Over the years I have effortlessly “bumped into” Akira Kurosawa a number of times hearing about him from Jay, (my companion and fellow movie devotee), or reading about him in articles written by or about George Lucas and Mario Vargas Llosa. Kurosawa is one of Jay’s favorite directors and when the Jerusalem Cinematheque screened “Dersu Uzala” (USSR/Japan 1975) back in May, 2008, we attended my first Akira Kurosawa film.
“Dersu Uzala” a Russian language, black and white film, was Kurosawa’s first non-Japanese language work. All of the technical aspects that Jay had excitedly spoken about: the brilliant camera work, beautiful cinematographic direction, tight editing, and pacing of the movie far exceeded my expectations and anything else I have seen on film. But what really turned me into a Kurosawa fan was the manner in which Kurosawa painstakingly and attentively developed the working relationship between Vladimir Arsenyev, the Russian explorer, and Dersu Uzala, the nomadic aboriginal Nanai tribesman. The movie showed me how a respectful cross-cultural experience can develop and enrich the lives of people from vastly different backgrounds.
Our next “meeting” with Kurosawa took place in August 2009 when we went to see “Dodeskaden” (Japan, 1970). This is Kurosawa’s first color film it is a bold cacophony of muted color pouring out from the screen, a gentle glaring frame for the lives of a group of Tokyo slum-dwellers. Once again we were impressed by Kurosawa’s ability to find points of human commonality with his characters and film viewers. In one segment he depicts the attempted suicide of an older man who wants to die because all of his family is dead and he is alone. After he drinks the poison he realizes that if he dies he will no longer be able to dream about his dead family and so they will die too. This realization causes him to go on a frenzied search for an antidote. As I watched this segment I remembered the line from Satre’s “No Exit” – “You die when no one speaks about you.” I also thought that perhaps Paulo Coelho had seen this movie and this segment may have served as the conceptual basis for his book Veronika Decides to Die. In another memorable segment Kurosawa gives all of us a lesson in what is truly valuable. When a thief breaks into an old craftsman’s house, the old man says something like, “take whatever you want but don’t steal my tools they are my livelihood!” And surprisingly the thief complies with the old craftsman’s request leaving his tools behind. However, what has remained with me from this movie was the Jerusalem audience’s reaction. At the end of the film we all felt that we had been through such a surprisingly difficult emotional experience that as we left the screening room we were all silent. No one spoke a single word, that is truly a rarity for Jerusalem movie going audiences!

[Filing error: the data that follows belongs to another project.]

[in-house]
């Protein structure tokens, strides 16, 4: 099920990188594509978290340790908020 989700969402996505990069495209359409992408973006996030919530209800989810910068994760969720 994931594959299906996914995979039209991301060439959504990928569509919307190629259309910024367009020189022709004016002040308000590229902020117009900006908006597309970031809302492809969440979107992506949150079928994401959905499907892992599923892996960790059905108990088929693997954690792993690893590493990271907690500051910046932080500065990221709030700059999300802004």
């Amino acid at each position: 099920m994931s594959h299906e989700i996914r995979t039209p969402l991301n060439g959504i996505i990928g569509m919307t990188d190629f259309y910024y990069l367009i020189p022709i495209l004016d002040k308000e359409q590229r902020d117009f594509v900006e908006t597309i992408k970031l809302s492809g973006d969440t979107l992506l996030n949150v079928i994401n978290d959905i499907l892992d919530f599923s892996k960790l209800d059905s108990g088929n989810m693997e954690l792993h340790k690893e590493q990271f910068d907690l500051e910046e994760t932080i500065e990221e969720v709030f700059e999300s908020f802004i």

After “Dodeskaden” Jay and I found ourselves longing for more opportunities to view Kurosawa’s work “big screen”. We must not have been the only ones because this month and next (November and December 2010), the Jerusalem Cinematheque, in co-operation with the Embassy of Japan in Israel and the Japan Foundation, is screening an Akira Kurosawa Retrospective. The Cinematheque is providing us with the opportunity to see 19 of Kurosawa’s movies, just over half of the body of his work. Oh! To have all the time in the world to just go and enjoy screenings of Kurosawa’s movies!
Within the framework of this retrospective we have been able to see “The Bad Sleep Well” (Japan, 1960), “Kagamusha” (Japan, 1980) and “Madadayo” (Japan, 1993). Of the five Kurosawa movies we have seen together, “The Bad Sleep Well” most closely resembles Western movie making trends of its time. Jay and I found ourselves absorbed into the painful drama/trauma caused by the evil father who selfishly spoils his children so that he can control their lives. The movie engaged our minds and hearts encouraging us to empathize with the characters and their difficult situations. However, despite its Western patina the movie has a very non-Hollywood and very Kurosawa ending.
This past Saturday night we saw “Kagemusha”, quite frankly we were disappointed! Never mind that George Lucas and Francis Ford Coppala, both great admirers of Kurosawa, are credited as executive producers of the film. It seemed to us that this movie, unlike the other three movies we’ve seen at the Cinematheque, didn’t encourage us to engage in a relationship with any of the characters. There was just no one to fall in love (or hate) with! Despite the beautiful cinematography and good directing the movies last 40 minutes dragged us along on a forced visual march which lacked tight pacing and editing.
“Madadayo” was the last film we saw within the context of the Kurosawa Retrospective, and since it was also the last film he made it seemed to us to be a fitting swan song for a career that spanned 57 years during which Kurosawa made 30 films. It wasn’t until we returned home and I started doing a bit of on-line research about the movie that Jay and I realized that it is in fact a bare-bones “bio-pic” which has as it’s main focus the annual birthday party held for Hyakken Uchida (writer and academic) by his students. “Madadayo” (“Not Yet!”) is the response given by Uchida each year after he finishes drinking a large glass of beer, it means that even though death will come or may even be very near life still goes on!